AI generated photo

AI signals direct financing for farmers

By Prof Arun Tiwari

The history of the modern world is a terrible account of military power used for plundering unarmed people. Then, wars were waged to control the territories rich in mineral resources, especially petroleum. The European trader-mercenaries sailed to continents, killing people with the guns they had, and the indigenous people did not.

However, the newer generations of these people, primarily indulgent and incapable of bravery and enterprise, had to return. This is the simple and plain history of the modern world. Read John Ruskin, Joseph Conrad, Mark Twain, J. A. Hobson, and many other writers who left the truth recorded in their books. When the New Millennium arrived, the Internet connected the world. It was founded as a modern attempt was made to colonise the world through technology. It was given the fancy name of globalisation.

The falsehood of neocapitalism created the financial crisis of 2008. Then came the Covid-19 pandemic, and the shakiness of the development was exposed when millions of deaths could not be prevented in rich and developed countries.

The rampant use of fossil fuels has created climate change, and the best cities in the world regularly receive rains and floods for which they are unprepared. Dry spells are taking a toll on crop yields, and food is back on the agenda.

Technology has created a new kind of wealth that is being used to develop artificial intelligence and robotics with a short-sighted view of wealth creation and a long-term goal of ruling over the world by some faceless but omnipresent singularity. Through mobile phones, which are actually mighty computers, people are monitored and understood to know how they live, think, and go on with their lives.

The world has become a puppet show run more by algorithms than its leaders. What needs to be added to this equation is food. The population is increasing, mainly amongst the poor. If they are not fed, they will take over the developed countries in reverse of the brute imperialism of the last millennium. Global corporations that rule the roost have rendered governments toothless and vain. Some ten companies will own more than 90 percent of the wealth and resources in the future. This is not even bad news but an irreversible fait

accompli. No one can stop it now. So, the point is, what will the poor people do? They must be fed and looked after so they do not turn hostile and run over the centres of wealth and affluence.

It is not a political decision but a commercial inevitability that corporations distribute their profits to people so that they can buy the products of these corporations and keep the circular economy running. Already, ideas like basic pay for everyone are being circulated, and the government in India is giving free grains to people.

Unemployment allowances and old age pensions are back in vogue in the countries where they were considered a waste in the 1990s. But what still needs to be added is the direct financing of agriculture. People are living in their bubbles of affluence, mistaking uninterrupted food supply and unaware of the fragility of their bubbles. Demographics is a longdrawn process. It takes years for a child to grow, acquire skills, and become economically productive.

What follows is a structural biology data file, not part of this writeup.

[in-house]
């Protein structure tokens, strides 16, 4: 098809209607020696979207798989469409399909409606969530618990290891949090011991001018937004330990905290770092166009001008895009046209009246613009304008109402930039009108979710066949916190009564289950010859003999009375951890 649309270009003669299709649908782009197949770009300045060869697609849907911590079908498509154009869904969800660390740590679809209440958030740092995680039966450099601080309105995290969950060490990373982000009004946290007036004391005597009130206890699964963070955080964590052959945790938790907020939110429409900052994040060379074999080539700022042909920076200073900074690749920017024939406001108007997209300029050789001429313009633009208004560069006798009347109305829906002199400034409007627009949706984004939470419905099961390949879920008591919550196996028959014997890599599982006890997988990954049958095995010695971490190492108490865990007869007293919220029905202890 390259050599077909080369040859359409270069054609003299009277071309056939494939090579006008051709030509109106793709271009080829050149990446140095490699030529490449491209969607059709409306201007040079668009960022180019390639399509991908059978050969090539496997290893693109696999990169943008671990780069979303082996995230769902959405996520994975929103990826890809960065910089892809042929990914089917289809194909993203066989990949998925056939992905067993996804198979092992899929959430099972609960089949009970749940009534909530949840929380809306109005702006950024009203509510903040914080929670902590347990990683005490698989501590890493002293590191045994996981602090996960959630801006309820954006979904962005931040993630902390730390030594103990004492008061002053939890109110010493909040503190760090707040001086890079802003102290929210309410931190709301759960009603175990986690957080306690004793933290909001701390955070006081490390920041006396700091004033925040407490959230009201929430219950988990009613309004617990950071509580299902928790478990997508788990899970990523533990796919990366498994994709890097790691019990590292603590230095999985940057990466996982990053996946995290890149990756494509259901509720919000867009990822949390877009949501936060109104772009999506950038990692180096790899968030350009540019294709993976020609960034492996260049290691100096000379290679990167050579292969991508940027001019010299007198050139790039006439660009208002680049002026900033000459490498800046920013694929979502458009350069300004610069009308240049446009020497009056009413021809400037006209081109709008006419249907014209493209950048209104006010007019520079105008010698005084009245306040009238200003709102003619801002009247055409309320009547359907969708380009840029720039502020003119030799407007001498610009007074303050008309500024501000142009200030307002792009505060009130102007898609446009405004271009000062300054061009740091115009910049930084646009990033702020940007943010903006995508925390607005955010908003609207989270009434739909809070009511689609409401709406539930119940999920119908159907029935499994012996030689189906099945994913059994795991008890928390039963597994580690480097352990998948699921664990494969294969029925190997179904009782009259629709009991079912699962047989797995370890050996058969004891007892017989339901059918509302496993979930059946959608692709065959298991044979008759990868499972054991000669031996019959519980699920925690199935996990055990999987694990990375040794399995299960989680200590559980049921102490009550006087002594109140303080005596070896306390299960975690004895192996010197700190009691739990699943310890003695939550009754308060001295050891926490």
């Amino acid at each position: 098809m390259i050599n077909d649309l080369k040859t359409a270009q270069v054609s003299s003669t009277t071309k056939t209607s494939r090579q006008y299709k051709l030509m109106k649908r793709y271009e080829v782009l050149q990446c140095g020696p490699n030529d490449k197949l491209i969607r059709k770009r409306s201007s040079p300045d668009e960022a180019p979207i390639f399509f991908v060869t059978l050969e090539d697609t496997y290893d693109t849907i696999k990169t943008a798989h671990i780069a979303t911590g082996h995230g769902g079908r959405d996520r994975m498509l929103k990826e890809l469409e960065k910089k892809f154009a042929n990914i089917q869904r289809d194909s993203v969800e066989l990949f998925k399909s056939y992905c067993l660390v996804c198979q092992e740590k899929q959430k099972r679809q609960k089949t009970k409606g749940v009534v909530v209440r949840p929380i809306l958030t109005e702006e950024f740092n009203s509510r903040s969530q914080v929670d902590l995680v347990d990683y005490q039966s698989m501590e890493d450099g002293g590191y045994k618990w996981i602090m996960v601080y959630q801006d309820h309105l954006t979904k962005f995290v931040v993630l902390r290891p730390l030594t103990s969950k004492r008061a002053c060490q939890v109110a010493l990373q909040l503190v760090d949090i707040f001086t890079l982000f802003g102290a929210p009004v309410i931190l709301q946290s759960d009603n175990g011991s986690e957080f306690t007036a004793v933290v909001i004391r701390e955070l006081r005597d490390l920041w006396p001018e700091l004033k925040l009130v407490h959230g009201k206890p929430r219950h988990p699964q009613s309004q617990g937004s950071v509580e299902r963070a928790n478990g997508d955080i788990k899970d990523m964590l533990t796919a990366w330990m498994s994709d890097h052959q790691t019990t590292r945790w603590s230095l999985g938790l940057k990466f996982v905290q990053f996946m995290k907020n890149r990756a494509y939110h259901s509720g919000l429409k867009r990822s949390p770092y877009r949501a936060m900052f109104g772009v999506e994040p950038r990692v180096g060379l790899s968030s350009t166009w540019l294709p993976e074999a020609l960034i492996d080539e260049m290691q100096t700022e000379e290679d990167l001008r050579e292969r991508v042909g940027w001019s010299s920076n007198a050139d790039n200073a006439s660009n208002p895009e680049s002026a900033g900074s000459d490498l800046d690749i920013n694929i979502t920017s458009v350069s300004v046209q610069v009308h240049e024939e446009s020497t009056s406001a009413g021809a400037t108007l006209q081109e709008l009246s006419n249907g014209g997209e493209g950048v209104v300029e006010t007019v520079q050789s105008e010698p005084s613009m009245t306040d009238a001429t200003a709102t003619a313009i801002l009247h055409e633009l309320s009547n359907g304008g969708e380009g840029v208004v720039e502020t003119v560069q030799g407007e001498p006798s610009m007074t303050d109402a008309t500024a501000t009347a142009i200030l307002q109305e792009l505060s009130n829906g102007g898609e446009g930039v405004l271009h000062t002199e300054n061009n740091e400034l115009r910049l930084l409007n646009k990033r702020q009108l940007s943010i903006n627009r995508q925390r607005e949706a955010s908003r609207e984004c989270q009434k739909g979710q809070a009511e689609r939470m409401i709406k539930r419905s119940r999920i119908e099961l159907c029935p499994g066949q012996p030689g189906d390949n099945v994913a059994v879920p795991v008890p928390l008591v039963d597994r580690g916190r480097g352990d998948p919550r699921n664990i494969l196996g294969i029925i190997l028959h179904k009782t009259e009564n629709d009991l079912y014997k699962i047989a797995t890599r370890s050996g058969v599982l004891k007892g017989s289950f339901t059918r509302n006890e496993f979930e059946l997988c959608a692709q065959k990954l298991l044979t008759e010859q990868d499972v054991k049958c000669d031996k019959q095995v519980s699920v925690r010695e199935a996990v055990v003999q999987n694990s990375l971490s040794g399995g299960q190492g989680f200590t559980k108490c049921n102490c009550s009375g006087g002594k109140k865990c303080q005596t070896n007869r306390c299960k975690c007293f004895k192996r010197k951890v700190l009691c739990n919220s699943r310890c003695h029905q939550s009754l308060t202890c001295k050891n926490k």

The ratio of young people in the population is falling throughout the developed world, most alarmingly in Japan, Britain, and Western European countries. Even China has a similar concern.

So, these countries need immigrants who can work in their factories and fields. It was initially thought that machines would become automatic, but people are still required to buy the products from factories and fields, and automation beyond a point is nonviable. Every crisis brings along a new opportunity. That is how nature works. The solution is embedded in the problem. Both life and death are embedded in the DNA.

The Internet and computers as mobile phones can link the kitchen with the farm as a supply chain and as a business where the eater is paying the grower of food in advance. (I need this much in a year, and here is the money.) Artificial intelligence will then collate the money, aggregate material, and distribute it to the consumer.

People currently doing this work need not be eliminated but will be assisted by intelligence and efficient operations. Traders worldwide have done irreparable damage through speculation, hoarding, and wastage, keeping farmers poor and deprived. Currencies have been manipulated to keep certain countries prosperous and others poor.

That world is now history. AI is familiar to mobile devices; functions such as voice dictation, language translation, and facial recognition already use the technology. Apple’s iPhones, for example, have included a neural engine to handle machine learning-related activities since 2017, beginning with the iPhone X and iPhone 8 generations. It has already become a wallet, a shop, and no one can stop it from becoming a bank any longer.

The money spent by the food consumer must reach the grower of the food without leakage. It is sinful to steal away the money meant for food used for creating luxuries and vanity of the few. AI can enable farmers to finance themselves directly. It will happen anyway; the sooner it is done, the better it will be for the people.

Arun Kumar Tiwari is an Indian missile scientist, author, and professor.

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